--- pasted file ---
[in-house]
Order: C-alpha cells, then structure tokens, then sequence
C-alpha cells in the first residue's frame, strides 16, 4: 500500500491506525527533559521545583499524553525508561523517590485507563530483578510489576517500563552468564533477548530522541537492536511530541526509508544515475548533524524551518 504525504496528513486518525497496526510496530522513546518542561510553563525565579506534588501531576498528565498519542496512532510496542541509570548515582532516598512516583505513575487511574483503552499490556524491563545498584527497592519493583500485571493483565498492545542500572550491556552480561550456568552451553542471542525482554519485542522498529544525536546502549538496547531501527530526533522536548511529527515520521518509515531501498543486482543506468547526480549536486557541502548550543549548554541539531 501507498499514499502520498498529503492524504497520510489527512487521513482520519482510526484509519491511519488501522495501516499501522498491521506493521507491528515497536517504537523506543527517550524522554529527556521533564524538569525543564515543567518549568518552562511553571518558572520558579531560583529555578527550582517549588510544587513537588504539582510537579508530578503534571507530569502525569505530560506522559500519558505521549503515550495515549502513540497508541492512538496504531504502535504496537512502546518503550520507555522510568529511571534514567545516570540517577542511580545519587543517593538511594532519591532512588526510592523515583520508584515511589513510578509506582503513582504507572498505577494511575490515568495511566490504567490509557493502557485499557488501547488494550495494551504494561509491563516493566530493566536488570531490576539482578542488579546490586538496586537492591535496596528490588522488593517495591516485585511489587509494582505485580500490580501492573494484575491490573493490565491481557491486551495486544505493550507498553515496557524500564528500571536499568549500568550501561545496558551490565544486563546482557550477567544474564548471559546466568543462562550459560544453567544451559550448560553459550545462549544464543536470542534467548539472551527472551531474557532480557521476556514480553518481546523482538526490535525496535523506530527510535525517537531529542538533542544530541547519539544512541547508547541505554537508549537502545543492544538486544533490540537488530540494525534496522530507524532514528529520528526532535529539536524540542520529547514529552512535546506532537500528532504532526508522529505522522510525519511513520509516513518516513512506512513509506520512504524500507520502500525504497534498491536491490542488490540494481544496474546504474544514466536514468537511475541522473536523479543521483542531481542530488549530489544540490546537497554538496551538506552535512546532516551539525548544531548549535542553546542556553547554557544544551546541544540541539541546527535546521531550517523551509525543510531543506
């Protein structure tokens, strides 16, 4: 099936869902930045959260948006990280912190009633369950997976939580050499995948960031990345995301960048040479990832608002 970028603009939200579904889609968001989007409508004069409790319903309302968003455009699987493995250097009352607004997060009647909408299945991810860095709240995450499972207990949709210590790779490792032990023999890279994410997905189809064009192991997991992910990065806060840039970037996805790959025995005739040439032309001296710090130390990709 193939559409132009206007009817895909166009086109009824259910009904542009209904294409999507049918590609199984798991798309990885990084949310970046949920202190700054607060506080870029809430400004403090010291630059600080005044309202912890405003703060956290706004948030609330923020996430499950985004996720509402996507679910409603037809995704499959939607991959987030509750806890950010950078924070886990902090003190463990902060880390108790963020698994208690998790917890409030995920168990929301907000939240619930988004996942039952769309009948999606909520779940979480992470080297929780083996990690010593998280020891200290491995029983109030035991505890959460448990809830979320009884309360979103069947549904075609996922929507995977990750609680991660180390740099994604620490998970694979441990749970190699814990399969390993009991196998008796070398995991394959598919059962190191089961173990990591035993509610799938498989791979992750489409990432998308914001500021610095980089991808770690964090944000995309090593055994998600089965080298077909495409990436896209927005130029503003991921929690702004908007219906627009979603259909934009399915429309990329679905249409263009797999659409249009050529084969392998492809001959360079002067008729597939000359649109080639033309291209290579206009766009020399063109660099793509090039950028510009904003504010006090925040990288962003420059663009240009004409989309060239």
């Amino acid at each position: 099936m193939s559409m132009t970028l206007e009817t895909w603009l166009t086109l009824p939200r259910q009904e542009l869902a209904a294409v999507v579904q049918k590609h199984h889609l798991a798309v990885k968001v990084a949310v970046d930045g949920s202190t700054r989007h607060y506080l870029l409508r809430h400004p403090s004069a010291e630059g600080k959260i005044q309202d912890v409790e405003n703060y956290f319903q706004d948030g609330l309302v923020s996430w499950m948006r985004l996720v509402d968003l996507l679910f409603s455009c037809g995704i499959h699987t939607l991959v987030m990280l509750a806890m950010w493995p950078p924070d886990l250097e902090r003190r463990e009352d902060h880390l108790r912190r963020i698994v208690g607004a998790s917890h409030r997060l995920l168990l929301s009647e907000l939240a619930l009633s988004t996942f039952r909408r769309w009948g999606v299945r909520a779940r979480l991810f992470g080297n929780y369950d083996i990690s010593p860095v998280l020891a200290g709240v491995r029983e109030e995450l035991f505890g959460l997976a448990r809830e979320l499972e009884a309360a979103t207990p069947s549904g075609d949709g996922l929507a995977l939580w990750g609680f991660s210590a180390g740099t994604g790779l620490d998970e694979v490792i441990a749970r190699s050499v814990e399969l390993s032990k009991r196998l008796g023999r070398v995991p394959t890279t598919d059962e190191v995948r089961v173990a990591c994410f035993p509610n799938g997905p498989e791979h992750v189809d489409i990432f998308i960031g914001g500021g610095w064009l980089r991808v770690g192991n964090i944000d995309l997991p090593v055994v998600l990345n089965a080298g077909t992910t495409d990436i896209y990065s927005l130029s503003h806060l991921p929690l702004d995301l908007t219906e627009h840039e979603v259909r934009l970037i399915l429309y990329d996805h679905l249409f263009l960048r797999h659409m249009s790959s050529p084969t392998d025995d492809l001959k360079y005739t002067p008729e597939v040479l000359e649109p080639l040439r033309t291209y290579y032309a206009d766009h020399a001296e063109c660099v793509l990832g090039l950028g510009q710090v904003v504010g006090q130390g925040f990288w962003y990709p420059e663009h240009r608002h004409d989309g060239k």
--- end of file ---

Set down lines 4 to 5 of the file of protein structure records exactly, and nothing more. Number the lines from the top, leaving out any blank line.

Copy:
């Protein structure tokens, strides 16, 4: 099936869902930045959260948006990280912190009633369950997976939580050499995948960031990345995301960048040479990832608002 970028603009939200579904889609968001989007409508004069409790319903309302968003455009699987493995250097009352607004997060009647909408299945991810860095709240995450499972207990949709210590790779490792032990023999890279994410997905189809064009192991997991992910990065806060840039970037996805790959025995005739040439032309001296710090130390990709 193939559409132009206007009817895909166009086109009824259910009904542009209904294409999507049918590609199984798991798309990885990084949310970046949920202190700054607060506080870029809430400004403090010291630059600080005044309202912890405003703060956290706004948030609330923020996430499950985004996720509402996507679910409603037809995704499959939607991959987030509750806890950010950078924070886990902090003190463990902060880390108790963020698994208690998790917890409030995920168990929301907000939240619930988004996942039952769309009948999606909520779940979480992470080297929780083996990690010593998280020891200290491995029983109030035991505890959460448990809830979320009884309360979103069947549904075609996922929507995977990750609680991660180390740099994604620490998970694979441990749970190699814990399969390993009991196998008796070398995991394959598919059962190191089961173990990591035993509610799938498989791979992750489409990432998308914001500021610095980089991808770690964090944000995309090593055994998600089965080298077909495409990436896209927005130029503003991921929690702004908007219906627009979603259909934009399915429309990329679905249409263009797999659409249009050529084969392998492809001959360079002067008729597939000359649109080639033309291209290579206009766009020399063109660099793509090039950028510009904003504010006090925040990288962003420059663009240009004409989309060239």
């Amino acid at each position: 099936m193939s559409m132009t970028l206007e009817t895909w603009l166009t086109l009824p939200r259910q009904e542009l869902a209904a294409v999507v579904q049918k590609h199984h889609l798991a798309v990885k968001v990084a949310v970046d930045g949920s202190t700054r989007h607060y506080l870029l409508r809430h400004p403090s004069a010291e630059g600080k959260i005044q309202d912890v409790e405003n703060y956290f319903q706004d948030g609330l309302v923020s996430w499950m948006r985004l996720v509402d968003l996507l679910f409603s455009c037809g995704i499959h699987t939607l991959v987030m990280l509750a806890m950010w493995p950078p924070d886990l250097e902090r003190r463990e009352d902060h880390l108790r912190r963020i698994v208690g607004a998790s917890h409030r997060l995920l168990l929301s009647e907000l939240a619930l009633s988004t996942f039952r909408r769309w009948g999606v299945r909520a779940r979480l991810f992470g080297n929780y369950d083996i990690s010593p860095v998280l020891a200290g709240v491995r029983e109030e995450l035991f505890g959460l997976a448990r809830e979320l499972e009884a309360a979103t207990p069947s549904g075609d949709g996922l929507a995977l939580w990750g609680f991660s210590a180390g740099t994604g790779l620490d998970e694979v490792i441990a749970r190699s050499v814990e399969l390993s032990k009991r196998l008796g023999r070398v995991p394959t890279t598919d059962e190191v995948r089961v173990a990591c994410f035993p509610n799938g997905p498989e791979h992750v189809d489409i990432f998308i960031g914001g500021g610095w064009l980089r991808v770690g192991n964090i944000d995309l997991p090593v055994v998600l990345n089965a080298g077909t992910t495409d990436i896209y990065s927005l130029s503003h806060l991921p929690l702004d995301l908007t219906e627009h840039e979603v259909r934009l970037i399915l429309y990329d996805h679905l249409f263009l960048r797999h659409m249009s790959s050529p084969t392998d025995d492809l001959k360079y005739t002067p008729e597939v040479l000359e649109p080639l040439r033309t291209y290579y032309a206009d766009h020399a001296e063109c660099v793509l990832g090039l950028g510009q710090v904003v504010g006090q130390g925040f990288w962003y990709p420059e663009h240009r608002h004409d989309g060239k």